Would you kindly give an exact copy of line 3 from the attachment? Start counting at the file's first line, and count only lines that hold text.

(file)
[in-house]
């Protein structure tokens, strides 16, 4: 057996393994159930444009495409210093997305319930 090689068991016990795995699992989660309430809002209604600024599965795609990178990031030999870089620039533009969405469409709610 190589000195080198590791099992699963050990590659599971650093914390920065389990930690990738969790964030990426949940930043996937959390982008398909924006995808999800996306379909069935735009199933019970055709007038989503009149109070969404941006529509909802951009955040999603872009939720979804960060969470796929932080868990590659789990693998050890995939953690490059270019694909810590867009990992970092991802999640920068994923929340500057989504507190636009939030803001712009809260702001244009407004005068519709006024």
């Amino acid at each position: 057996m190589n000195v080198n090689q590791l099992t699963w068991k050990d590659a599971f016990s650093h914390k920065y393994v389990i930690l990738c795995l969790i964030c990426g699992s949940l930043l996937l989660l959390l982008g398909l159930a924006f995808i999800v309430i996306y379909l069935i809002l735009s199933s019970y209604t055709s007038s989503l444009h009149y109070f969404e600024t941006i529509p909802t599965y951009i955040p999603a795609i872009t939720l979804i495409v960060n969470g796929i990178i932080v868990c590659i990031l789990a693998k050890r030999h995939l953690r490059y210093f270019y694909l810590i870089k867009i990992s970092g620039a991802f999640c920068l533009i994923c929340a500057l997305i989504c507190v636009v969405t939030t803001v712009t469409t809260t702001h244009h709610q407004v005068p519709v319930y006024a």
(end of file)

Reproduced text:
């Amino acid at each position: 057996m190589n000195v080198n090689q590791l099992t699963w068991k050990d590659a599971f016990s650093h914390k920065y393994v389990i930690l990738c795995l969790i964030c990426g699992s949940l930043l996937l989660l959390l982008g398909l159930a924006f995808i999800v309430i996306y379909l069935i809002l735009s199933s019970y209604t055709s007038s989503l444009h009149y109070f969404e600024t941006i529509p909802t599965y951009i955040p999603a795609i872009t939720l979804i495409v960060n969470g796929i990178i932080v868990c590659i990031l789990a693998k050890r030999h995939l953690r490059y210093f270019y694909l810590i870089k867009i990992s970092g620039a991802f999640c920068l533009i994923c929340a500057l997305i989504c507190v636009v969405t939030t803001v712009t469409t809260t702001h244009h709610q407004v005068p519709v319930y006024a």